17 February 2017, USA:
Mark Zuckerberg might have had a couple of sleepless nights since Valentines Day. Or maybe he’s eyeing for Presidency! Or maybe it is just that he genuinely feels for the World and aims to change the adverse things that are happening.
Zuckerberg has written a 5,738-word long letter to tackle the issues that we face across the globe. He stated, “History is the story of how we’ve learned to come together in ever greater numbers — from tribes to cities to nations. At each step, we built social infrastructure like communities, media and governments to empower us to achieve things we couldn’t on our own.”
Zuckerberg added, “Today we are close to taking our next step. Our greatest opportunities are now global — like spreading prosperity and freedom, promoting peace and understanding, lifting people out of poverty, and accelerating science. Our greatest challenges also need global responses — like ending terrorism, fighting climate change, and preventing pandemics. Progress now requires humanity coming together not just as cities or nations, but also as a global community.”
He went on, “In times like these, the most important thing we at Facebook can do is develop the social infrastructure to give people the power to build a global community that works for all of us.” “Facebook stands for bringing us closer together and building a global community. When we began, this idea was not controversial. Yet now, across the world, there are people left behind by globalization, and movements for withdrawing from the global connection.”
Our goal is to strengthen existing communities by helping us come together online as well as offline, as well as enabling us to form completely new communities, transcending physical location. When we do this, beyond connecting online, we reinforce our physical communities by bringing us together in person to support each other. A healthy society needs these communities to support our personal, emotional and spiritual needs. In a world where this physical social infrastructure has been declining, we have a real opportunity to help strengthen these communities and the social fabric of our society.
Today’s threats are increasingly global, but the infrastructure to protect us is not. Problems like terrorism, natural disasters, disease, refugee crises, and climate change need coordinated responses from a worldwide vantage point. No nation can solve them alone. A virus in one nation can quickly spread to others. A conflict in one country can create a refugee crisis across continents. Pollution in one place can affect the environment around the world. Humanity’s current systems are insufficient to address these issues.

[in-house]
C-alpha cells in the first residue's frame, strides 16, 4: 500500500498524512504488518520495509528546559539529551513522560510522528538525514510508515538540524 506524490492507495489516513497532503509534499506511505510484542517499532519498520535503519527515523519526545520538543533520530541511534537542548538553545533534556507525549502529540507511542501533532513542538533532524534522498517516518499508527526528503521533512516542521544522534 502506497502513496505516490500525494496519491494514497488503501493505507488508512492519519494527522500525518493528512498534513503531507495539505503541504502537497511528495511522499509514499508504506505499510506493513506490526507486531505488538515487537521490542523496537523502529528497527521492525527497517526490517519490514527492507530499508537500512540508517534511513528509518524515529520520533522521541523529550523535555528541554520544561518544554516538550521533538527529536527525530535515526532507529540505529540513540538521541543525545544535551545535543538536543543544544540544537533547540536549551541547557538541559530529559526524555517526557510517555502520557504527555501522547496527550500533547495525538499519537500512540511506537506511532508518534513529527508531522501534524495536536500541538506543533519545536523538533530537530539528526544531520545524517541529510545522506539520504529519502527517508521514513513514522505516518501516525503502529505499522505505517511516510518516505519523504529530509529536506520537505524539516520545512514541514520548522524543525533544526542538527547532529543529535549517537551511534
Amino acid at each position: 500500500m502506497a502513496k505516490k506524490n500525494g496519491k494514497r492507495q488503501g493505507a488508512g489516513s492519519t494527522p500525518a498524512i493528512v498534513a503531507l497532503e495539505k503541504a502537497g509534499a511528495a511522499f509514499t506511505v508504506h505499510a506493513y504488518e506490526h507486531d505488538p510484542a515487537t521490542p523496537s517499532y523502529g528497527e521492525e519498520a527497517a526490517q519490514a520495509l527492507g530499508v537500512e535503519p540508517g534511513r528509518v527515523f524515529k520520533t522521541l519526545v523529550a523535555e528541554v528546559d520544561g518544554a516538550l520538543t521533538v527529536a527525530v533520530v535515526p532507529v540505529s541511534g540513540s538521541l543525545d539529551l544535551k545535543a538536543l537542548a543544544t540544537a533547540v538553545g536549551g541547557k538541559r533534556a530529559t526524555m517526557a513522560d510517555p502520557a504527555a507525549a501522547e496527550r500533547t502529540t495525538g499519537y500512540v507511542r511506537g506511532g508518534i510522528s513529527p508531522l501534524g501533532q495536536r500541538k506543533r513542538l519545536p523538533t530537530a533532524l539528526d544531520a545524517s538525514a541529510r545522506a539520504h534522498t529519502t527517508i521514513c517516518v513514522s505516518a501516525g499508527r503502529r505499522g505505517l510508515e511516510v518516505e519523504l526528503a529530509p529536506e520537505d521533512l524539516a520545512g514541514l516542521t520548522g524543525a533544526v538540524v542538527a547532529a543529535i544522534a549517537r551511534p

The accuracy of information is very important. We know there is misinformation and even outright hoax content on Facebook, and we take this very seriously. We’ve made progress fighting hoaxes the way we fight spam, but we have more work to do. We are proceeding carefully because there is not always a clear line between hoaxes, satire and opinion. In a free society, it’s important that people have the power to share their opinion, even if others think they’re wrong. Our approach will focus less on banning misinformation, and more on surfacing additional perspectives and information, including that fact checkers dispute an item’s accuracy.
Local civic engagement is a big opportunity as well as national. Today, most of us do not even know who our local representatives are, but many policies impacting our lives are local, and this is where our participation has the greatest influence. Beyond voting, the greatest opportunity is helping people stay engaged with the issues that matter to them every day, not just every few years at the ballot box. We can help establish direct dialogue and accountability between people and our elected leaders.
In India, Prime Minister Modi has asked his ministers to share their meetings and information on Facebook so they can hear direct feedback from citizens.
We need a system where we can all contribute to setting the standards. Although this system is not fully developed, I want to share an idea of how this might work.
The guiding principles are that the Community Standards should reflect the cultural norms of our community, that each person should see as little objectionable content as possible, and each person should be able to share what they want while being told they cannot share something as little as possible. The approach is to combine creating a large-scale democratic process to determine standards with AI to help enforce them.
Mark Zuckerberg wrote the letter in a politically correct manner. He avoided making reference to the divisive policies of Donald Trump and Brexit, instead of making vague references to building community and decreasing polarization. (Image- Zuckerberg blogpost)
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